Car crash victim gets record £6.3m compensation

A young Newcastle man who was left severely disabled after a car accident has been awarded a £6.3 million compensation settlement by the High Court in London, the largest personal injury payout in history for the North East.

David Dei-Ceci, 23 was on his way to a camping trip in Kielder Forest, Northumberland, on 12 October 2002, when the driver of the car he was travelling in lost control on the A68 near Bingfield. The car careered off the road, crashed into a field and overturned.

Mr Dei-Ceci, who was only 17 years old when the accident occurred, was thrown from the car and sustained serious brain injuries. Great North Air Ambulance was called to the scene and medics feared he would not survive the journey. He was taken to Newcastle General Hospital where he spent three weeks in intensive care.

Mr Dei-Ceci had just left college prior to the accident and had hoped to start work as a mechanic, but he will never work again as a result of this accident. He now needs full-time care.

Through his mother, Pamela Dei-Ceci, from Howdon, David made a claim against the insurers of the driver of the car, Samantha Armstrong from Wallsend, North Tyneside.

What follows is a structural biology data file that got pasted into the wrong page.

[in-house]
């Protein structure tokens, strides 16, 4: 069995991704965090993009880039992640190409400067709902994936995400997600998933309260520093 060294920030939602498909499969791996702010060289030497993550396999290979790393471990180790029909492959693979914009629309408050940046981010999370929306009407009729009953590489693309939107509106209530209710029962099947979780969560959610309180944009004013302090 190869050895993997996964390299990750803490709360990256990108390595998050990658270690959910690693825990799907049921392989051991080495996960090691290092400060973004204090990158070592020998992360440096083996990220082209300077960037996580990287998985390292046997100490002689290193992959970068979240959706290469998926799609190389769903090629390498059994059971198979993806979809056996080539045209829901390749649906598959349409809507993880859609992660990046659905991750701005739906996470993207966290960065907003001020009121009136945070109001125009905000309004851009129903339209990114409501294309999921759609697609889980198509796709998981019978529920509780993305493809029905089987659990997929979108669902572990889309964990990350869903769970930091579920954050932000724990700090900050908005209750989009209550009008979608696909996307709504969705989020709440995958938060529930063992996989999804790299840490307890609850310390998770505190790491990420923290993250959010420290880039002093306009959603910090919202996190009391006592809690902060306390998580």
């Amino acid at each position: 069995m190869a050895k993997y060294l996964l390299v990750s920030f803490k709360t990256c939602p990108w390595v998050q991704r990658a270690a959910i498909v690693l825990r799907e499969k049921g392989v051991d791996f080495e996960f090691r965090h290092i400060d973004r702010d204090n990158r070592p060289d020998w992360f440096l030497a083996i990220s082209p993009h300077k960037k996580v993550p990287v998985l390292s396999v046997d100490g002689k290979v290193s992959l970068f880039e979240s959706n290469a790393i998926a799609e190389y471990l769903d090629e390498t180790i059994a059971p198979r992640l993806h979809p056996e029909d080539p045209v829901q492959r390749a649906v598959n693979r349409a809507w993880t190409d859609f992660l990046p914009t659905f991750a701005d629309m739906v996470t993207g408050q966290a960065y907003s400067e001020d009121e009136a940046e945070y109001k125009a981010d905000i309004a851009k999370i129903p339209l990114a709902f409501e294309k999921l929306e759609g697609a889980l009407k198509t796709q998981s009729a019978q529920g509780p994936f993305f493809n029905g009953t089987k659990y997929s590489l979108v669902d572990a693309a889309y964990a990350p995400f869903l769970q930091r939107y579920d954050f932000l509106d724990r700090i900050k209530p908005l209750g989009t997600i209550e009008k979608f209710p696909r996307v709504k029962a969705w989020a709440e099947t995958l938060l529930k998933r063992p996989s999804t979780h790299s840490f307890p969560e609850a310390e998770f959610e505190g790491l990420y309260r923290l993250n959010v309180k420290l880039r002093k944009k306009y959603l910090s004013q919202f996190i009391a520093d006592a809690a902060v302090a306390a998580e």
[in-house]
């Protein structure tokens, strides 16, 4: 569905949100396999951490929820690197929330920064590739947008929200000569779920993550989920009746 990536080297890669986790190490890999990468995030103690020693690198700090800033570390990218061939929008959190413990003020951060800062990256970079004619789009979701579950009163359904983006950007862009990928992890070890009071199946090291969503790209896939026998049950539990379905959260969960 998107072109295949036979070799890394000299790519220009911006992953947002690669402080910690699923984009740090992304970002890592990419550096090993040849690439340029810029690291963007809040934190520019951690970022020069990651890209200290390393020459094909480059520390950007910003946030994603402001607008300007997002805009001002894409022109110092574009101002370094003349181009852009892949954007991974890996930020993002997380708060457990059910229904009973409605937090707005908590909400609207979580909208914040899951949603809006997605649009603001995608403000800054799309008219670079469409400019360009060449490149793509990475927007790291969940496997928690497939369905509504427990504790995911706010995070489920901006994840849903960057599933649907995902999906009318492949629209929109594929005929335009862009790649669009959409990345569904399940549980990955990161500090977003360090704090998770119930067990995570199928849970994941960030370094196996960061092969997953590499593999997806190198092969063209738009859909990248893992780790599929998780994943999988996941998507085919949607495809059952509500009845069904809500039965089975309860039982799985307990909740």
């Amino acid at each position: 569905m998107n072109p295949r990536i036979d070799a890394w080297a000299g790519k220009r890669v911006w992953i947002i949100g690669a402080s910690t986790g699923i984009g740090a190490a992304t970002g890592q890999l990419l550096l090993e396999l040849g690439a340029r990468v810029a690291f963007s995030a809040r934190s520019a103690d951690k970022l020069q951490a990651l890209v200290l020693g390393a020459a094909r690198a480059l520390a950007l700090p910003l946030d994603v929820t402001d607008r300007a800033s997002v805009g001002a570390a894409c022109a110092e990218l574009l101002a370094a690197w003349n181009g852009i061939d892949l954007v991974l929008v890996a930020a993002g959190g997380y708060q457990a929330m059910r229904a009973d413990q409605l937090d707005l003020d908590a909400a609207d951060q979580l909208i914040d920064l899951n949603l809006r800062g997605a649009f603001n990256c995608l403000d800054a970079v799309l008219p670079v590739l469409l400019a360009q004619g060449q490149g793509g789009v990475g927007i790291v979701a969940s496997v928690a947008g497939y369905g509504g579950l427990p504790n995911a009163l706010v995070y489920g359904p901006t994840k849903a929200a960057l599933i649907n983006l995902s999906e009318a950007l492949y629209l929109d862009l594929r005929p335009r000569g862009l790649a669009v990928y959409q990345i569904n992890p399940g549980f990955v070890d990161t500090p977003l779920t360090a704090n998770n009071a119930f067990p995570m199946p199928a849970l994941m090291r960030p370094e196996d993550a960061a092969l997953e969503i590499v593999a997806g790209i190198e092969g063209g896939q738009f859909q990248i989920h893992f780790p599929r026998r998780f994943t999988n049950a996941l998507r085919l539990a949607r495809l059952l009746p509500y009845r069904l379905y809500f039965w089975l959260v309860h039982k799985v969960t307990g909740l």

John Davis, a partner and neurotrauma specialist at Irwin Mitchell solicitors in Newcastle represented Mr Dei-Ceci He stated that the huge payout reflected Mr Dei-Ceci’s condition.

He said: “The huge payout has been carefully calculated to meet David Dei-Ceci’s demanding care needs, now and for the rest of his life. David defied the odds and medical opinion to survive the crash but has been left with terrible injuries and will never work again. We are delighted to have been able to secure such a settlement for David, whose life has been altered indescribably by what happened.”

Mrs Justice Dobbs awarded the settlement at a brief hearing attended by Pamela Dei-Ceci. She told Mrs Dei-Ceci: “It has obviously been a difficult six years for you and I hope that this settlement will help to make life easier for you and please accept the good wishes of the court.”

The award of £6.3 million compensation will be managed by the Court of Protection and can only be used to provide Mr Dei-Ceci with the care and comforts he requires.


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